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Twitter Bans Controversial Account Behind "BlueLeaks" That Released Hundreds of Gigabytes of Police Data

Twitter Bans Controversial Account Behind "BlueLeaks" That Released Hundreds of Gigabytes of Police Data

Twitter has confirmed it permanently suspended the account of Distributed Denial of Secrets (DDoS), a self-proclaimed journalist organization that constructed one of the country’s largest databases containing leaked documents on U.S. law enforcement, according to a report from Ars Technica.

Just four days after publishing information on 200 law enforcement agencies across the country — 270 gigabytes of data under the title “BlueLeaks” — it was Twitter’s decision to issue false warnings suggesting the site “may infect users with malware,” an interestingly phrased statement that seems to preserve plausible deniability without the need to provide any evidence. 

“Your account, DDoSecrets, has been suspended for violating the Twitter rules,” Twitter told the account holders via email. “We don’t permit the use of our services to directly distribute content obtained through hacking that contains private information, may put people in physical harm or danger, or contains trade secrets.”

In the contextual vacuum of doxing, the policy seems perfectly fair, however, we’re not facing a simple open-shut case of far-left activists intentionally harassing random police officers for shits and giggles. As explained by Ars Technica, this standard goes against the very notion of investigative journalism supported by Twitter, evidenced in how publications such as WikiLeaks — notorious for their publishing hacked data from the Democratic National Committee and various political other sources — continue to thrive on the platform. Given DDoSecrets describes itself as a “transparency collective, aimed at enabling the free transmission of data in the public interest,” it strikes as the platform selectively enforcing the spirit of freedom of the press.

“DDoSecrets has worked with dozens of major news outlets across the world and published terabytes of data uncovering money laundering schemes, corruption, and more,” tweeted Emma Best, a spokesperson and member of DDoS. “While some of the data we host was hacked, much of it was (and will continue to be) leaked. Twitter has silenced those whistleblowers.” 

Thus far, the results of BlueLeaks vary. Users have found genuine areas of public interest, such as police department’s internal interest in protesters using the Stingray-detecting app SnoopSnitch, officers speaking candidly about the murder of George Floyd, as well as “hundreds of thousands of police and FBI reports, bulletins, guides and more.”

Other reports, however, found “highly sensitive information” which wasn’t properly censored to the public which could result in genuine harm. According to an alert from the National Fusion Center Association (NFCA), the files covered nearly 24 years — from August 1996 through to June 19, 2020 — and included uncensored names, email addresses, phone numbers, PDF documents, images, and a large number of text, video, CSV and ZIP files. Sure, Best tried to save face by telling Wired the group scrubbed over 50 gigabytes of data including private details about crime victims, children, unrelated private businesses, health care companies, and retired veterans’ associations, yet didn’t extend such journalistic ethics to their intended targets in blue. The site co-founder conceded in the very same article that his team “probably missed things.”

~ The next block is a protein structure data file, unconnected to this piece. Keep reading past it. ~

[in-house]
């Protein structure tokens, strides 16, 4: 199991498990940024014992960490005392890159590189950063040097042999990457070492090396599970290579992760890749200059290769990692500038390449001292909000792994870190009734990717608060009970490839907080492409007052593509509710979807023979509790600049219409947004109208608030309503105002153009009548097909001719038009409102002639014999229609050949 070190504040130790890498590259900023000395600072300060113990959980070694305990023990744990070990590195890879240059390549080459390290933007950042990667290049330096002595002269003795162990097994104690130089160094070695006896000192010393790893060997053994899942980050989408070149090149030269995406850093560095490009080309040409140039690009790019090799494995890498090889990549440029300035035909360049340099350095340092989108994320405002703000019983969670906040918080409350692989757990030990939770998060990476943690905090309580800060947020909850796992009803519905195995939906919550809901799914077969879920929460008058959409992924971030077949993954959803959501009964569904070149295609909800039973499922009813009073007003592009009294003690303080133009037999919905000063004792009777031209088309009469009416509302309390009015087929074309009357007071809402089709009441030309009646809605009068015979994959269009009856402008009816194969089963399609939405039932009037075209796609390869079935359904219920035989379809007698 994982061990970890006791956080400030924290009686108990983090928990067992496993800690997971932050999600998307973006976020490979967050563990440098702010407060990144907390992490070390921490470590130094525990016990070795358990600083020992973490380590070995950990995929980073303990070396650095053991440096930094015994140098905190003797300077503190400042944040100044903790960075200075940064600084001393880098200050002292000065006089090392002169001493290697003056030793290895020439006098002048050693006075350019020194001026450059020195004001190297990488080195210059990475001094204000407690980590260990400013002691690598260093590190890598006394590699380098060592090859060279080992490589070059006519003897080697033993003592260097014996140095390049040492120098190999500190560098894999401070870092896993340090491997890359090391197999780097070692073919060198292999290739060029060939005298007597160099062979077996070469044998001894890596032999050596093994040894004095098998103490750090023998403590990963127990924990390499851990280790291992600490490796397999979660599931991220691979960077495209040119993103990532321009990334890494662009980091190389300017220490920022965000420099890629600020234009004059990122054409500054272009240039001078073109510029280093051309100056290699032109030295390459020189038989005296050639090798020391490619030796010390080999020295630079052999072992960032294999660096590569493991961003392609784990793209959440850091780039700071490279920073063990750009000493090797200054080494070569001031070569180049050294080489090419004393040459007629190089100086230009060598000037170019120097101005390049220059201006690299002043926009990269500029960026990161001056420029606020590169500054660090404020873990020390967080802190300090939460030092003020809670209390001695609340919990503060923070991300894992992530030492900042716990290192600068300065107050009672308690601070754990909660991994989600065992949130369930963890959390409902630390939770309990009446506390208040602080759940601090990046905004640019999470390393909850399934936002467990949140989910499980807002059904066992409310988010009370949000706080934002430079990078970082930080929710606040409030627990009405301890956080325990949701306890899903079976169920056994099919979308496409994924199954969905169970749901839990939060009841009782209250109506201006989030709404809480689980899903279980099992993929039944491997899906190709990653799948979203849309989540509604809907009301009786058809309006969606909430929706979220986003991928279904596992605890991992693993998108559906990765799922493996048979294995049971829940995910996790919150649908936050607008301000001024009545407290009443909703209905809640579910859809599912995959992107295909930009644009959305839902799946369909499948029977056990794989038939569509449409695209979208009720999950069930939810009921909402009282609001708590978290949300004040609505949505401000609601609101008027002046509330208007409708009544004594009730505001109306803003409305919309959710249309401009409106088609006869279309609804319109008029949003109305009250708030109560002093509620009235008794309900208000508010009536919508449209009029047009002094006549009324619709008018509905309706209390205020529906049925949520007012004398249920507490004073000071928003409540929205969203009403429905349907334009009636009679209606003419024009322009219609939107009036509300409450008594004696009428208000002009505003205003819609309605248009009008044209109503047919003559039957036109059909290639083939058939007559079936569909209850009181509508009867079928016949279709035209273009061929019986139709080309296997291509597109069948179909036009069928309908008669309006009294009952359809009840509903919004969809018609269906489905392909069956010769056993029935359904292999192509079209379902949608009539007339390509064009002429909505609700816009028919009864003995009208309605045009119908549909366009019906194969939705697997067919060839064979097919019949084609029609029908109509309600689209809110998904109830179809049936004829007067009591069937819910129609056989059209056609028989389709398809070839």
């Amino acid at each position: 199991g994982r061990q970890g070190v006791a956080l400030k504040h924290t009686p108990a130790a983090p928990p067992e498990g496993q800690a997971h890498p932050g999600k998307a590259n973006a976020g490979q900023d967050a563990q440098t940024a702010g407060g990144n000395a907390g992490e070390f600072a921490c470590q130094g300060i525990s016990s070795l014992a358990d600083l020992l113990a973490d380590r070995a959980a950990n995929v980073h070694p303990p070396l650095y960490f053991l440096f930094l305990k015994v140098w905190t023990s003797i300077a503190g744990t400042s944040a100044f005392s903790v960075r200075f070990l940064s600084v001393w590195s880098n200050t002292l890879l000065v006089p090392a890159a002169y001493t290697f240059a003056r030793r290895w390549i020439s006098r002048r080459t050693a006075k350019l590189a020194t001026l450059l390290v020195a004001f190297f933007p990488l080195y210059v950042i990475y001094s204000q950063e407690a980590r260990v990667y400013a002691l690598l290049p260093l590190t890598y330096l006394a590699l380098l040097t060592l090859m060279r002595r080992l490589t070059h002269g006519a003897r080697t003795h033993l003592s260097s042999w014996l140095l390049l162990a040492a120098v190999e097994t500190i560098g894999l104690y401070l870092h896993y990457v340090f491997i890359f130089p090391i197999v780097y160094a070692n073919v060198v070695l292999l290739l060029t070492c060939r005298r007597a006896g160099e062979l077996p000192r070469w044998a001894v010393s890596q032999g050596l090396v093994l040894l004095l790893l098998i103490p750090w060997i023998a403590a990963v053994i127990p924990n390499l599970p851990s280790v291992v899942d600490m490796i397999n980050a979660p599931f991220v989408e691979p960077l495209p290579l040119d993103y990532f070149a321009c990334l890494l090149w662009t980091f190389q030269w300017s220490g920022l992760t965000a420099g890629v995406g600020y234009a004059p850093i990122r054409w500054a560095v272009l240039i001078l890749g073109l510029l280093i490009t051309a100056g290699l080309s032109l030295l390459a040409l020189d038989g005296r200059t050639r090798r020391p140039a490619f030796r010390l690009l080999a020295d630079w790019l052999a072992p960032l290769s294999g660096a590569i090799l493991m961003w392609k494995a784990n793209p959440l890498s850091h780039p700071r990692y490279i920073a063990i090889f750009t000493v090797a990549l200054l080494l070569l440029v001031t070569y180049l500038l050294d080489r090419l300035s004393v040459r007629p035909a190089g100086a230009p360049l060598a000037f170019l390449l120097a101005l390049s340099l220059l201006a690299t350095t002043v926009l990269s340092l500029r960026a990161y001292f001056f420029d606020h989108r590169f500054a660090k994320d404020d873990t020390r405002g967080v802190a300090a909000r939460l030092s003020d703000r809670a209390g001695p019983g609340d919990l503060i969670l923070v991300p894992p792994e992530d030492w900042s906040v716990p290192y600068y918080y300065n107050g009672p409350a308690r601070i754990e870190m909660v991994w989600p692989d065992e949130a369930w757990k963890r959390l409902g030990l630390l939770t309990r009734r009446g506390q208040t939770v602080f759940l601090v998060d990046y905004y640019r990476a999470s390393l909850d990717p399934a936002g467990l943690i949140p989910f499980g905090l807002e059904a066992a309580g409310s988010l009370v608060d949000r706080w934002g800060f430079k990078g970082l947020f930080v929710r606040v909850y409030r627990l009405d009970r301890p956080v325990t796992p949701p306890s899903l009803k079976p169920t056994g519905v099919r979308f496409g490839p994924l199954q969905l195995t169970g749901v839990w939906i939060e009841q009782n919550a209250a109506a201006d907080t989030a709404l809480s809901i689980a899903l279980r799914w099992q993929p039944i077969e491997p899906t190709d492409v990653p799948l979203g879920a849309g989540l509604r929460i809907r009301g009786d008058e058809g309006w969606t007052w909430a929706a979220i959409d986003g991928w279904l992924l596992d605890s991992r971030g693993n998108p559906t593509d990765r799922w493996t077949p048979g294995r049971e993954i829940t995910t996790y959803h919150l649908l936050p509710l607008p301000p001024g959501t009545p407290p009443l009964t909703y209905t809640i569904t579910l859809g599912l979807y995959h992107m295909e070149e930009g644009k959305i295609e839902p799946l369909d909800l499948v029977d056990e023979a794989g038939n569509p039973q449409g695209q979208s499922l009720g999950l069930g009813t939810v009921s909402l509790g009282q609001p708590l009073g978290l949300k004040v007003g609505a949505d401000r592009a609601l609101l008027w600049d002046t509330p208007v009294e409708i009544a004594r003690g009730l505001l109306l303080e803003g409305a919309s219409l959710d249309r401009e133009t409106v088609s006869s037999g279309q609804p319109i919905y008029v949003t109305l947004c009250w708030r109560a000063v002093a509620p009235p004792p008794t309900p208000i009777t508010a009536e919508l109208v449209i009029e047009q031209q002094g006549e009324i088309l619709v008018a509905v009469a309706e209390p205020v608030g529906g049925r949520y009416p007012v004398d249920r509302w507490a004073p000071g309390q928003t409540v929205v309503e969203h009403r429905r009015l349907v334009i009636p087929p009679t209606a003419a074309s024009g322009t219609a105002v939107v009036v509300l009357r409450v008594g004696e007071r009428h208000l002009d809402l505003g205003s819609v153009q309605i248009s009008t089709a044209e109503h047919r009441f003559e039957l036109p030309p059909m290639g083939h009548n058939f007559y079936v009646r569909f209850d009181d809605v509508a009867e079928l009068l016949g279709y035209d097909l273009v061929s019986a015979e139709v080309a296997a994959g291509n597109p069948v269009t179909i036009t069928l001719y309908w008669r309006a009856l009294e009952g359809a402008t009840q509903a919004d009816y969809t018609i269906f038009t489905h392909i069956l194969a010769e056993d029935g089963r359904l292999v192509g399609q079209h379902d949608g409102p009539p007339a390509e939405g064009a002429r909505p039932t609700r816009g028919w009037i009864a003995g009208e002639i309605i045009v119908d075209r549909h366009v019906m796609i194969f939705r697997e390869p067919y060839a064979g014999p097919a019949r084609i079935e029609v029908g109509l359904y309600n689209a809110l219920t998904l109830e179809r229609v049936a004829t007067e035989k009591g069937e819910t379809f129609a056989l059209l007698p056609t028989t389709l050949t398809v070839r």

The NFCA analysis concluded the leaks were the result of a security breach at Netsential, a Houston-based web development firm. “Preliminary analysis of the data contained in this leak suggests that Netsential, a company used by multiple fusion centers, law enforcement, and other government agencies across the United States, was the source of the compromise,” the NFCA wrote. “Netsential confirmed that this compromise was likely the result of a threat actor who leveraged a compromised Netsential customer user account and the web platform’s upload feature to introduce malicious content, allowing for the exfiltration of other Netsential customer data.”

This puts Twitter in a precarious situation, forced to weigh the good and the bad of such journalistic affairs. Even if the underlying cause was just, it’s clear the reporters put their agenda above fundamentally necessary news ethics, easily avoidable if the time was given to redacting any doxing details. And even then, experts like Stewart Baker, Washington-based law attorney, explain the BlueLeaks data is “unlikely to shed much light” on police misconduct, but could expose both “sensitive law enforcement investigations” and even endanger lives, suggesting even the ends can’t necessarily justify these means.

“With this volume of material, there are bound to be compromises of sensitive operations and maybe even human sources or undercover police, so I fear it will put lives at risk,” Baker said. “Every organized crime operation in the country will likely have searched for their own names before law enforcement knows what’s in the files, so the damage could be done quickly. I’d also be surprised if the files produce much scandal or evidence of police misconduct. That’s not the kind of work the fusion centers do.”